October 30, 2015

The first speech sounds were grunts and variations on grunts. Understandably, since conditions were primitive, cold, often wet, grunting was common. Grunts were synonymous with and became syllables. So we can say the people first spoke in syllables, although the more intelligent may have spoken in phonemes. But nobody understood the latter or took them seriously, not unlike the relating to some linguists today, who speak in a language remarkably like Cro-Magnon. Attempts to set up a meeting between linguists and Cro-Magnons have so far proved fruitless, which is a shame because Cro-Magnons dote on fruit. The results would be interesting and perhaps even seminal. It took millennia for primitive man to string together syllables into words; primitive women apparently succeeded in doing so at an earlier period.

We believe the first words were curses, many of them cut short, which puzzled historiolinguists at first until it was realized that they were cut off by the descending of a club on the speaker’s head, a serious detriment to advancement linguistically, until invention of the defensive helmet, not dissimilar to the modern hockey helmet, made from smoked leather.

The oft- advanced theory that language originated from crying or laughing has no basis in fact. Cro-Magnon did little of either, especially the latter, as there were few things to laugh about, other than a club missing its mark which sometimes provided a brief guffaw before a counter-club descended. The people adhered to the dictum “less is more” with respect to speech. Speech made a giant leap forward with the discovery of the conch shell, which they loved to talk into, although the answers were often disappointing.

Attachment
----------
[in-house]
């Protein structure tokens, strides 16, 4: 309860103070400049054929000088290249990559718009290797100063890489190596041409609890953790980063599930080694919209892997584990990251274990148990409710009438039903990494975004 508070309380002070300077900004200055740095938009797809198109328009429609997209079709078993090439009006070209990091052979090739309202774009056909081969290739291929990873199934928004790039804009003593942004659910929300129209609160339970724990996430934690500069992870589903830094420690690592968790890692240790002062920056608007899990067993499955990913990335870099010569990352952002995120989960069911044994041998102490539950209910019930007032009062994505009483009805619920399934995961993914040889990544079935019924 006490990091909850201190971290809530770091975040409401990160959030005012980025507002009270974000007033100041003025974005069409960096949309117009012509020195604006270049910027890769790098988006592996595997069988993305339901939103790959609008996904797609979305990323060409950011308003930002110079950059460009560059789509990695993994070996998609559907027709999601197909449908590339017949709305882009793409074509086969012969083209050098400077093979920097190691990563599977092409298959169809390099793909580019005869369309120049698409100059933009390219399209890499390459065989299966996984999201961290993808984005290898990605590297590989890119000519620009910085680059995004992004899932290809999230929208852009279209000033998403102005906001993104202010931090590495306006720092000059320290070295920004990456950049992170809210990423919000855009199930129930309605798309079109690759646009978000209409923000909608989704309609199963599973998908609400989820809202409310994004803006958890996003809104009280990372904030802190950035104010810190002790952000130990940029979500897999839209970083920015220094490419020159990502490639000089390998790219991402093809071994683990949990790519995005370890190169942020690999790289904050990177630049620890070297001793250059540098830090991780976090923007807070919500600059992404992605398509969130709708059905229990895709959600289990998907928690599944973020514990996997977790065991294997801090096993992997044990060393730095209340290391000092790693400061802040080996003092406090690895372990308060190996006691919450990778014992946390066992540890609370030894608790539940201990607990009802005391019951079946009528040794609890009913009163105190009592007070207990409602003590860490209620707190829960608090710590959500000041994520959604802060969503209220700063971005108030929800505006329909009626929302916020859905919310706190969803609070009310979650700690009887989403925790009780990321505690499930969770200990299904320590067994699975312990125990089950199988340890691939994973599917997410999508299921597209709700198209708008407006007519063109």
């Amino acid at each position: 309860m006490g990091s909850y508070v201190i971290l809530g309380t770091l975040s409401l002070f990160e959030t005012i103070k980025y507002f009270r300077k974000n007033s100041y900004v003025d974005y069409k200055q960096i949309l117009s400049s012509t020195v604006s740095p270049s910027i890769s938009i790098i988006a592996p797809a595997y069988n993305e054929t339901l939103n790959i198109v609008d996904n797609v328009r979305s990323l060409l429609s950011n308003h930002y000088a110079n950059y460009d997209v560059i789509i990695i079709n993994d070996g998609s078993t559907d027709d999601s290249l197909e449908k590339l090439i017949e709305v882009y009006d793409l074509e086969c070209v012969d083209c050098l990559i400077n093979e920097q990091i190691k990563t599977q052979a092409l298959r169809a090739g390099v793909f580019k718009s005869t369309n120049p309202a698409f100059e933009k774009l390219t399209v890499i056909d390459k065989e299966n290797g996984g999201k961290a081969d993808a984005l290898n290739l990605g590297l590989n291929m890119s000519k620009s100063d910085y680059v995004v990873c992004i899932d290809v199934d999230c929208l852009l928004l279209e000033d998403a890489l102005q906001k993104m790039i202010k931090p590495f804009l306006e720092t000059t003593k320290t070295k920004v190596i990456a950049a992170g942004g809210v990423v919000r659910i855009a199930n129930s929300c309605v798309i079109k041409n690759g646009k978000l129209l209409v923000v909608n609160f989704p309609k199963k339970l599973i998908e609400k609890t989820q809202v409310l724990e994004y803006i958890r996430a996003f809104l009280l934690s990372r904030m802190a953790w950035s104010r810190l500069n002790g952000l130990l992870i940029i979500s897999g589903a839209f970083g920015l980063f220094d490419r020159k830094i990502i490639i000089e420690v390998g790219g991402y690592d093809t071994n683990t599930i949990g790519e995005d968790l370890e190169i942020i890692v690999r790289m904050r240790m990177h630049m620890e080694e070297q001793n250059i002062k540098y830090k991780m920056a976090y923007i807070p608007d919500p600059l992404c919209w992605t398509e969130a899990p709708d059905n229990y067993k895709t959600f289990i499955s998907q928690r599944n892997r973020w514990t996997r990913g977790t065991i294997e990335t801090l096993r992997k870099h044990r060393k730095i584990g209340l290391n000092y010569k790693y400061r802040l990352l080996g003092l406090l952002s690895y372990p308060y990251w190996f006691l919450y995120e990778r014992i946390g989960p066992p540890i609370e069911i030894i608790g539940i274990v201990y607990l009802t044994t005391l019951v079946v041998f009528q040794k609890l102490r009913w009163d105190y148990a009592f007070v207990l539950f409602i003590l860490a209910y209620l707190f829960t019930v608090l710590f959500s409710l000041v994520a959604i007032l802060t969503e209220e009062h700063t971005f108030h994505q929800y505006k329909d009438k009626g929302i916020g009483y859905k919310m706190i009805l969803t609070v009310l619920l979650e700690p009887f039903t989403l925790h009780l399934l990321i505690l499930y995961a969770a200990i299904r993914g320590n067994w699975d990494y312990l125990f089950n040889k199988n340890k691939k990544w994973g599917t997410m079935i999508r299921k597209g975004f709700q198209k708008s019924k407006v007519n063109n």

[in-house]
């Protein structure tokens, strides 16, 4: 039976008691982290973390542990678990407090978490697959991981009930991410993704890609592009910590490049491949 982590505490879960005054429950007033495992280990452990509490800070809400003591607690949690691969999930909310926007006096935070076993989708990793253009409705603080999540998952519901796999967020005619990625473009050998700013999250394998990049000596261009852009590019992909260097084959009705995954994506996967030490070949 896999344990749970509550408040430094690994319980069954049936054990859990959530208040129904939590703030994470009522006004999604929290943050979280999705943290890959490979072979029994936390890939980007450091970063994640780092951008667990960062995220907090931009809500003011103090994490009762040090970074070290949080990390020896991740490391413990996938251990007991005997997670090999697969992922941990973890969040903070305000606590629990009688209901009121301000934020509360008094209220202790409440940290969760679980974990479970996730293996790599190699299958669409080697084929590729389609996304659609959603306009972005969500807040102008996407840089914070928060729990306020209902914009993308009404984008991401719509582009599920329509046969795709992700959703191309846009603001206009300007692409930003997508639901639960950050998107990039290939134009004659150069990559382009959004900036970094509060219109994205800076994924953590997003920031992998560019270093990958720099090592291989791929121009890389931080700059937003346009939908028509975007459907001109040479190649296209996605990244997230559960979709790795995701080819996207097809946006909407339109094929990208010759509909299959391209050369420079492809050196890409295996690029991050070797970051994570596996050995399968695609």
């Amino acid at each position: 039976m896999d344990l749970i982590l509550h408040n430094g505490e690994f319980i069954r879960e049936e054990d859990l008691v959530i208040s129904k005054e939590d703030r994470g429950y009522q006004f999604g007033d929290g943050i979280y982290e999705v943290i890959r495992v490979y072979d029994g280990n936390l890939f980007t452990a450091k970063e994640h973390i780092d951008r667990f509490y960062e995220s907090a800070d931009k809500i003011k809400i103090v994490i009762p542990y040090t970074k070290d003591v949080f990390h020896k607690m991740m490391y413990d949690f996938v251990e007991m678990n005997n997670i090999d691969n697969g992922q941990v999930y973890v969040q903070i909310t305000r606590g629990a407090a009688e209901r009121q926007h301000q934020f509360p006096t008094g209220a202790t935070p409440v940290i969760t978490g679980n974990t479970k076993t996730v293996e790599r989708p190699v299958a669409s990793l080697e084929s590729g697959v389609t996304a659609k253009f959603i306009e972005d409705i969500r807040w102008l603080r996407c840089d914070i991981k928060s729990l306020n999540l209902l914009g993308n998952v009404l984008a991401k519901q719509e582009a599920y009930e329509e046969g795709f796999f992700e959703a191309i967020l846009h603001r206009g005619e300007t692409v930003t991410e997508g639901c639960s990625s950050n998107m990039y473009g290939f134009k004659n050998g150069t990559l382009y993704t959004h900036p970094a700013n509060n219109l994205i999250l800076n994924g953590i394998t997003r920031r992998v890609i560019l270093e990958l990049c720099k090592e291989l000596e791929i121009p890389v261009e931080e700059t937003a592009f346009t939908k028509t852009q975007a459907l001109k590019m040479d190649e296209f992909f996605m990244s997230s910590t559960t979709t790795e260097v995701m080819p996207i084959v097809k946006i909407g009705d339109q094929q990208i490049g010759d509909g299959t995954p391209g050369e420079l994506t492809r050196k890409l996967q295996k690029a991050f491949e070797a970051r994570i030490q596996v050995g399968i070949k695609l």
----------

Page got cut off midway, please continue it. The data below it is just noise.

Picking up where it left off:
The invention of tools was a boon to language development. Until then the only implement named was the club, called “klub” or “club” (hard “c”, as primitive man eschewed the soft “c” as effeminate. In truth, only primitive women employed the soft “c”, principally as an inducement to sexual relations). With other tools coming into use, new words were needed. And more complex language developed to meet the need for instruction on how to work the tools.

Some historiolinguists believe the demise of the caveman resulted from an obsession with language and polysyllabic words which their smaller brain capacity would not cope with.


The stories, poetry, and humor of Larry Lefkowitz have been widely published. His humorous fantasy and science fiction collection, Laughing into the Fourth Dimension is available from Amazon books. His literary novel, The Novel, Kunzman the Novel! is available form and other distributors. Email:


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